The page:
Google the phrase “Estate Planning Mistakes” and you’ll see pages of results. Seems like attorneys and financial planners are always telling their clients how to avoid one mistake or another as they put together their estate plan. But in the end, the single biggest mistake you can make is all about what you DON’T do.
From our perspective, the number one estate planning mistake people make (after not doing it at all) is not finishing it.
According to the Caring.com 2021 Wills and Estate Planning Survey, 2 out of 3 American adults do not have an estate plan. But what those numbers don’t show is how many people start, but don’t FINISH, their estate planning, effectively leaving them without a plan even though they think they have done it.
What does that mean?
Drawing up papers is just one part of the process. And is likely what the respondents to the Caring.com survey were thinking about when they responded. But once you’ve worked with an attorney to discuss your goals, plan your strategies, and complete paperwork, you’re almost certainly not finished.
Funding Your Trust
Many estate plans include a revocable trust, also known as a living trust. This can both help avoid probate and can be part of your disability planning strategy. The problem is that many estate owners skip the next step: Funding the trust. Basically, this means transferring your assets to the trust.
To protect your home or other real estate in the trust, you must change the deed to reflect that the trust is now the owner. You’ll likely need to change or open new financial accounts to change the name of record.
Taking care of funding your trust is neither difficult, nor expensive, but neglecting to do it is very common. And the results can totally derail your plans. Without putting your assets into the trust, you won’t avoid probate, and any other benefits you planned when establishing the trust could be in jeopardy.
So, avoid this most common of estate planning mistakes and make sure you fund that trust. Your estate planner can and should work with you to review all the steps necessary to get it done.
Review Your Beneficiaries
Certain assets, like insurance policies, retirement accounts, annuities, etc. have their own beneficiary forms that might contain information that is different from what you put into your will.
Want to avoid another of the most common estate planning mistakes? Be sure to update your beneficiary designations once your estate plan is done. This will ensure the asset goes where you’d like for it to go.
For example, maybe you put your parents or siblings on your retirement account when you opened it, before you met your spouse or partner. If you’re expecting the asset to go to him or her upon your death, make sure you’ve updated the beneficiary on the account. In fact, it’s a good idea to review your beneficiary information every few years and after any major life change.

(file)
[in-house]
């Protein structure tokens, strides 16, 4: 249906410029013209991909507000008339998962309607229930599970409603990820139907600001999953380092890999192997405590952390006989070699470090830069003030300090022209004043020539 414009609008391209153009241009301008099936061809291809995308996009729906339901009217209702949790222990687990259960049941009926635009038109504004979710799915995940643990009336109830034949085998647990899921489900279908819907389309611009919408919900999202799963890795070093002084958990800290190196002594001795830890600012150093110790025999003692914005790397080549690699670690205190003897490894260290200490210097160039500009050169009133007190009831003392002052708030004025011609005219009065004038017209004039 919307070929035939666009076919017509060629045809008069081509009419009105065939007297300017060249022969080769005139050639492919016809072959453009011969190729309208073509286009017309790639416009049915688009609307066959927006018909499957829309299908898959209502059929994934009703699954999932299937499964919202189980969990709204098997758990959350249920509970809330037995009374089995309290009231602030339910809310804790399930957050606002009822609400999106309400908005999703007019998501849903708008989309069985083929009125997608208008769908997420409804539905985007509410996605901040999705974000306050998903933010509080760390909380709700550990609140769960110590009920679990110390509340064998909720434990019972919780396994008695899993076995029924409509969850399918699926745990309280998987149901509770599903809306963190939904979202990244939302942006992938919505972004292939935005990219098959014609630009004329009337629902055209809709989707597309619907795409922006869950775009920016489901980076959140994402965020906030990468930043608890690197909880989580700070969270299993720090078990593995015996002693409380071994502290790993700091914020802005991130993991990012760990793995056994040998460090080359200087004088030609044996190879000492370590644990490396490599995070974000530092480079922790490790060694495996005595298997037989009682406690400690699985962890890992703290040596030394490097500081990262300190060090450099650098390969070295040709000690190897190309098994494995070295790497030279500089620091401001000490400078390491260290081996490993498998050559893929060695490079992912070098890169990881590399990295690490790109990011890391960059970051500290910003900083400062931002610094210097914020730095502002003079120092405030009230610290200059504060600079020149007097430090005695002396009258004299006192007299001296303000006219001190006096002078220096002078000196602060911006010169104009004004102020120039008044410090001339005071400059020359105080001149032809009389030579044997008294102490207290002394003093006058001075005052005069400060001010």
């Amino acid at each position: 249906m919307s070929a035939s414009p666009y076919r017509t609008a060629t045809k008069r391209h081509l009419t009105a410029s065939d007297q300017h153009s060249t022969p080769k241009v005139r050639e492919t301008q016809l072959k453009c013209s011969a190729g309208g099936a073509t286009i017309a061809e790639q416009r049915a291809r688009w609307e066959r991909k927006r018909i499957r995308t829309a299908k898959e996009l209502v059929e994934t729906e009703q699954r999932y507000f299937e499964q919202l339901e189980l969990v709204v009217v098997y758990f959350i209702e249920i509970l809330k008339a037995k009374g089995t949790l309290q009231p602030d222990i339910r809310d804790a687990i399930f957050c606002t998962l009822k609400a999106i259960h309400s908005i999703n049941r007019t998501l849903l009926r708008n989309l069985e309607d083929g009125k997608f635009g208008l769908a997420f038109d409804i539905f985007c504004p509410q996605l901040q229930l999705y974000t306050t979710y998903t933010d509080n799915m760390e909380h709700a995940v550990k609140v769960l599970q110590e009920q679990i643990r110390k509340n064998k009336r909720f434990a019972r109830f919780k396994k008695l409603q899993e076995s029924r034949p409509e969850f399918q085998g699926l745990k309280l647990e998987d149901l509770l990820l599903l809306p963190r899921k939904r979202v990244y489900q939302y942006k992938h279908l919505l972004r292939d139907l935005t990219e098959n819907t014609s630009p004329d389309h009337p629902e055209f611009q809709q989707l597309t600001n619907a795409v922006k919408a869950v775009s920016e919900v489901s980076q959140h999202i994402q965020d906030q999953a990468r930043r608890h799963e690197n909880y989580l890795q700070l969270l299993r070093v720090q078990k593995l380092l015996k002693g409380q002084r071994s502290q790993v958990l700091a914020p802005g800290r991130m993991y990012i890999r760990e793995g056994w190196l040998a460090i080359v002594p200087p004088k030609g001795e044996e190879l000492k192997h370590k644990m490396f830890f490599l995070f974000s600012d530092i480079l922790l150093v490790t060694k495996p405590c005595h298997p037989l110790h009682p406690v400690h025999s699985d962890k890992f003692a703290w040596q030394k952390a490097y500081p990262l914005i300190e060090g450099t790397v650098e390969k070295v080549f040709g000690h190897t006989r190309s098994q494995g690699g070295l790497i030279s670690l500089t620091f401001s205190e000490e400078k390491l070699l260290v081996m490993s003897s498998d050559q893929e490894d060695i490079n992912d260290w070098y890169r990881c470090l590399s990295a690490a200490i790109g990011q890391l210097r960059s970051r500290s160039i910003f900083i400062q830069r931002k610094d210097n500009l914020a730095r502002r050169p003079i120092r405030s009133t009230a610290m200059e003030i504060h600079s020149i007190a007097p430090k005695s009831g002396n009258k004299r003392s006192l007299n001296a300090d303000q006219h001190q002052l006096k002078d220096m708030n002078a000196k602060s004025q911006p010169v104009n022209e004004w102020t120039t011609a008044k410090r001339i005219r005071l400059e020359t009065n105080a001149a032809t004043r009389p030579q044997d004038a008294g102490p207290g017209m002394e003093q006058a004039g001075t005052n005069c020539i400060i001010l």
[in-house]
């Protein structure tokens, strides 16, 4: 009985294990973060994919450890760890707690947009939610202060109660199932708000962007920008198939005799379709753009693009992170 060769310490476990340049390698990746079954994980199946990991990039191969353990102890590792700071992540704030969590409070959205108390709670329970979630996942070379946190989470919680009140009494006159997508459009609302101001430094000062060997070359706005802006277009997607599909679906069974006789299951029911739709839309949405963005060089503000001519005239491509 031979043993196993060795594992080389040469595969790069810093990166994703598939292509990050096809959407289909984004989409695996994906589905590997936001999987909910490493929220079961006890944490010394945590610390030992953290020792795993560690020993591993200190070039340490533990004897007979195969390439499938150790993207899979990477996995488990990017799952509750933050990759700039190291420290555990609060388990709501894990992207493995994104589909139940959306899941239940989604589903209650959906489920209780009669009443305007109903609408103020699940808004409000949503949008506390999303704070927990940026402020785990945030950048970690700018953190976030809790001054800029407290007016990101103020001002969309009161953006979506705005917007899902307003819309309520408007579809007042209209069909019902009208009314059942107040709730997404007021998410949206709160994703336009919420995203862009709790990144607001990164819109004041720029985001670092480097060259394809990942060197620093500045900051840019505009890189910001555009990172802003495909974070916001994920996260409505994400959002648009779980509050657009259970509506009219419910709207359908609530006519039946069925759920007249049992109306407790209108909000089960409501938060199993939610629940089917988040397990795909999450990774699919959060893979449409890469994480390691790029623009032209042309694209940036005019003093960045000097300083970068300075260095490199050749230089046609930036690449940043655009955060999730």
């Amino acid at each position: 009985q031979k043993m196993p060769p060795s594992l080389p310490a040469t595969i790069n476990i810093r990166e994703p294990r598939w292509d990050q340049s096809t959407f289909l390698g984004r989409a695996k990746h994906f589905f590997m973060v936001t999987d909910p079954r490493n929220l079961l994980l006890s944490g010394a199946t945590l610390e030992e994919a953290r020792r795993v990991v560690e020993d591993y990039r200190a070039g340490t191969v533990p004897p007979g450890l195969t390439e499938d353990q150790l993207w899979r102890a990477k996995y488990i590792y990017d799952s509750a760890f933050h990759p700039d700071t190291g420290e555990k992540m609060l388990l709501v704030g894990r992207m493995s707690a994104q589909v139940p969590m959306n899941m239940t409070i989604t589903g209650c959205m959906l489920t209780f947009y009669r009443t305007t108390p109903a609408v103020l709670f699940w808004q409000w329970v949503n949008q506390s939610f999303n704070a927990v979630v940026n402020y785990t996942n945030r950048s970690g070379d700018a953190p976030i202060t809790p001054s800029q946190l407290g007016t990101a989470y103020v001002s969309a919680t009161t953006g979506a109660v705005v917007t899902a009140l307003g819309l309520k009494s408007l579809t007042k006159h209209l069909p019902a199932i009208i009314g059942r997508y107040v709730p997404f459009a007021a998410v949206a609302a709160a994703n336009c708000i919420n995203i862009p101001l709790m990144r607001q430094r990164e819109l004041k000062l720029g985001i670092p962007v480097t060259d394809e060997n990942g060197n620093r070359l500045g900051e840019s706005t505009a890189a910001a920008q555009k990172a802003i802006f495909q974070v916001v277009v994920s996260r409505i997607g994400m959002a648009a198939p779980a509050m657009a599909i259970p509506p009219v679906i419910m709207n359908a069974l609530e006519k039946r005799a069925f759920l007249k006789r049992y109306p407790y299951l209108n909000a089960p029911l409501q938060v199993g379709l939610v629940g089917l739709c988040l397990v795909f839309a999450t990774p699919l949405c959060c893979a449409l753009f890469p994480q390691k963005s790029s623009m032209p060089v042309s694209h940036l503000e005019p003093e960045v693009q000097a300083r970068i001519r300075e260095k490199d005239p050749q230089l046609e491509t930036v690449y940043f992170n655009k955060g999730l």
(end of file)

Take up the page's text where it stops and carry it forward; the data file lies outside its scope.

Similarly, it makes sense to review asset ownership to ensure it lines up with your plans (see Funding Your Trust above!) You may own some assets in your own name, and others jointly with a spouse, parent, or child. Other assets might be in a trust of limited partnership.
During the estate planning process, you should review these to ensure that they still meet your needs. And once the planning is done, you must make any changes necessary in a timely fashion. If not, you run the risk of never making the necessary changes and running into problems later on.
If you haven’t yet started your estate plan, what are you waiting for? It is probably less daunting than you think – especially if our Wills in a Week group bootcamp is a good fit for you.
Once you’ve got your plan settled and your documents drafted, make sure your estate planner has given you all the details you need to update documents, beneficiaries, and ownership of assets. Then it is on you to get it all done. If not, your investment in an estate plan could be wasted. In our experience, it is best to take care of those follow-up items as soon as possible – otherwise they just might not get done.
Our attorneys at Ladimer Law can help you put a plan together, execute it, and ensure you’ve got a plan of action to finish the process. Contact us today at (508) 532-8689 to learn more and get started.
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Natick, MA 01760
Ladimer Law specializes in estate planning. We protect our clients, their heirs, and their assets by listening closely, knowing the law, and executing estate plans that fit and evolve.